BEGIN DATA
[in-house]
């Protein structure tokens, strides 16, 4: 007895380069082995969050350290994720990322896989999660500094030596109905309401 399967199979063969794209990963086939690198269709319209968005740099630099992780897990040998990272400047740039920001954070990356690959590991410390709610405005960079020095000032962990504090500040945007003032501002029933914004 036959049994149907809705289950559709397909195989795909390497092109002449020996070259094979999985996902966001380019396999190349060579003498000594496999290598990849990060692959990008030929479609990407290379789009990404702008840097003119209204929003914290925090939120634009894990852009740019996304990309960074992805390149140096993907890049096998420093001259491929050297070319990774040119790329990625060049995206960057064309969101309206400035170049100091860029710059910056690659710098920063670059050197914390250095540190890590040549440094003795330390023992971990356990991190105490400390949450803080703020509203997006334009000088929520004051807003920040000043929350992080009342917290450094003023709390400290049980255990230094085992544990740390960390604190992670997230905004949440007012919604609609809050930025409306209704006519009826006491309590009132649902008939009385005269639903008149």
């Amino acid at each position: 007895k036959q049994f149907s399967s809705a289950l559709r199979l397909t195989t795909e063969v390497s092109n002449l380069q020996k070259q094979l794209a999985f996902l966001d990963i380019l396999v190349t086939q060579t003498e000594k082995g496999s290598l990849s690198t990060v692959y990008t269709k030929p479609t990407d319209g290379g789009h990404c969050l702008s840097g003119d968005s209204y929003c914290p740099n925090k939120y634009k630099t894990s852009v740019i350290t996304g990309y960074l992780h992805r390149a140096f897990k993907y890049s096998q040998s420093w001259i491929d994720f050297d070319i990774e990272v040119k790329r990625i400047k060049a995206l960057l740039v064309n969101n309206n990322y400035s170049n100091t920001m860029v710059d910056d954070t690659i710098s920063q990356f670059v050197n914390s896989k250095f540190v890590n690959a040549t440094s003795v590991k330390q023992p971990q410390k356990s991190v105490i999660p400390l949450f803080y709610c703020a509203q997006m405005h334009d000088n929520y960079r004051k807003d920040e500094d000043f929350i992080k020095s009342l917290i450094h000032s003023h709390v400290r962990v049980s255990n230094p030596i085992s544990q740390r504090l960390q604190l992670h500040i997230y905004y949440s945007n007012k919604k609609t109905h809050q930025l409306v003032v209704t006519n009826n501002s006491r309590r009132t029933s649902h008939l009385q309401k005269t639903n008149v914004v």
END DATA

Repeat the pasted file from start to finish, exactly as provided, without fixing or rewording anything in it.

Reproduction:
[in-house]
């Protein structure tokens, strides 16, 4: 007895380069082995969050350290994720990322896989999660500094030596109905309401 399967199979063969794209990963086939690198269709319209968005740099630099992780897990040998990272400047740039920001954070990356690959590991410390709610405005960079020095000032962990504090500040945007003032501002029933914004 036959049994149907809705289950559709397909195989795909390497092109002449020996070259094979999985996902966001380019396999190349060579003498000594496999290598990849990060692959990008030929479609990407290379789009990404702008840097003119209204929003914290925090939120634009894990852009740019996304990309960074992805390149140096993907890049096998420093001259491929050297070319990774040119790329990625060049995206960057064309969101309206400035170049100091860029710059910056690659710098920063670059050197914390250095540190890590040549440094003795330390023992971990356990991190105490400390949450803080703020509203997006334009000088929520004051807003920040000043929350992080009342917290450094003023709390400290049980255990230094085992544990740390960390604190992670997230905004949440007012919604609609809050930025409306209704006519009826006491309590009132649902008939009385005269639903008149």
């Amino acid at each position: 007895k036959q049994f149907s399967s809705a289950l559709r199979l397909t195989t795909e063969v390497s092109n002449l380069q020996k070259q094979l794209a999985f996902l966001d990963i380019l396999v190349t086939q060579t003498e000594k082995g496999s290598l990849s690198t990060v692959y990008t269709k030929p479609t990407d319209g290379g789009h990404c969050l702008s840097g003119d968005s209204y929003c914290p740099n925090k939120y634009k630099t894990s852009v740019i350290t996304g990309y960074l992780h992805r390149a140096f897990k993907y890049s096998q040998s420093w001259i491929d994720f050297d070319i990774e990272v040119k790329r990625i400047k060049a995206l960057l740039v064309n969101n309206n990322y400035s170049n100091t920001m860029v710059d910056d954070t690659i710098s920063q990356f670059v050197n914390s896989k250095f540190v890590n690959a040549t440094s003795v590991k330390q023992p971990q410390k356990s991190v105490i999660p400390l949450f803080y709610c703020a509203q997006m405005h334009d000088n929520y960079r004051k807003d920040e500094d000043f929350i992080k020095s009342l917290i450094h000032s003023h709390v400290r962990v049980s255990n230094p030596i085992s544990q740390r504090l960390q604190l992670h500040i997230y905004y949440s945007n007012k919604k609609t109905h809050q930025l409306v003032v209704t006519n009826n501002s006491r309590r009132t029933s649902h008939l009385q309401k005269t639903n008149v914004v």